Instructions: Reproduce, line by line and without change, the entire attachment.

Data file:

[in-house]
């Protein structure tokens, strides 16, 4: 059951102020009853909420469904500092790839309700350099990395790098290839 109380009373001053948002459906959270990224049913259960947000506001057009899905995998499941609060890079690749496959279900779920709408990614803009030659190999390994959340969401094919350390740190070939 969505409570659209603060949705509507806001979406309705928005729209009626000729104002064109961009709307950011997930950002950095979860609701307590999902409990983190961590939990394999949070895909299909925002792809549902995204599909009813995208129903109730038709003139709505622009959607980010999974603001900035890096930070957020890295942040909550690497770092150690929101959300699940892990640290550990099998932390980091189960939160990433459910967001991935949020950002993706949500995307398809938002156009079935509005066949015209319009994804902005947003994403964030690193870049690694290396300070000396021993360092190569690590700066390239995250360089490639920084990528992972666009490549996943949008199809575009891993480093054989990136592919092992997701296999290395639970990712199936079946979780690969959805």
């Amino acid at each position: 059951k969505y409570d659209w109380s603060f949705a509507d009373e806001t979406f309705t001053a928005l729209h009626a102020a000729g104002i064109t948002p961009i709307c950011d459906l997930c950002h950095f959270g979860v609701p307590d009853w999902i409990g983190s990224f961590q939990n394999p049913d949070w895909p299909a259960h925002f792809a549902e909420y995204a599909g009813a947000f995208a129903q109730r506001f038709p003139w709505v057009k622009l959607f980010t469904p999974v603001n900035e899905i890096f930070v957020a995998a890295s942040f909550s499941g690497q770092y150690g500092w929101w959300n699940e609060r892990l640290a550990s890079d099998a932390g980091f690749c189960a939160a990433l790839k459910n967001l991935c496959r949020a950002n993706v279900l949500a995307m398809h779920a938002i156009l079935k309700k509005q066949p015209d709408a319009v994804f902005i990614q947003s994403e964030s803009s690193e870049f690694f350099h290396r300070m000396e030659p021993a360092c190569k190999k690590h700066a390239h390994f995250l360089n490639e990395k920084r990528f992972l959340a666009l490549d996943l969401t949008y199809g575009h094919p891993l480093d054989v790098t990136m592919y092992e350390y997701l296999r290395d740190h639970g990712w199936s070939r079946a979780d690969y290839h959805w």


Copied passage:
[in-house]
């Protein structure tokens, strides 16, 4: 059951102020009853909420469904500092790839309700350099990395790098290839 109380009373001053948002459906959270990224049913259960947000506001057009899905995998499941609060890079690749496959279900779920709408990614803009030659190999390994959340969401094919350390740190070939 969505409570659209603060949705509507806001979406309705928005729209009626000729104002064109961009709307950011997930950002950095979860609701307590999902409990983190961590939990394999949070895909299909925002792809549902995204599909009813995208129903109730038709003139709505622009959607980010999974603001900035890096930070957020890295942040909550690497770092150690929101959300699940892990640290550990099998932390980091189960939160990433459910967001991935949020950002993706949500995307398809938002156009079935509005066949015209319009994804902005947003994403964030690193870049690694290396300070000396021993360092190569690590700066390239995250360089490639920084990528992972666009490549996943949008199809575009891993480093054989990136592919092992997701296999290395639970990712199936079946979780690969959805």
């Amino acid at each position: 059951k969505y409570d659209w109380s603060f949705a509507d009373e806001t979406f309705t001053a928005l729209h009626a102020a000729g104002i064109t948002p961009i709307c950011d459906l997930c950002h950095f959270g979860v609701p307590d009853w999902i409990g983190s990224f961590q939990n394999p049913d949070w895909p299909a259960h925002f792809a549902e909420y995204a599909g009813a947000f995208a129903q109730r506001f038709p003139w709505v057009k622009l959607f980010t469904p999974v603001n900035e899905i890096f930070v957020a995998a890295s942040f909550s499941g690497q770092y150690g500092w929101w959300n699940e609060r892990l640290a550990s890079d099998a932390g980091f690749c189960a939160a990433l790839k459910n967001l991935c496959r949020a950002n993706v279900l949500a995307m398809h779920a938002i156009l079935k309700k509005q066949p015209d709408a319009v994804f902005i990614q947003s994403e964030s803009s690193e870049f690694f350099h290396r300070m000396e030659p021993a360092c190569k190999k690590h700066a390239h390994f995250l360089n490639e990395k920084r990528f992972l959340a666009l490549d996943l969401t949008y199809g575009h094919p891993l480093d054989v790098t990136m592919y092992e350390y997701l296999r290395d740190h639970g990712w199936s070939r079946a979780d690969y290839h959805w």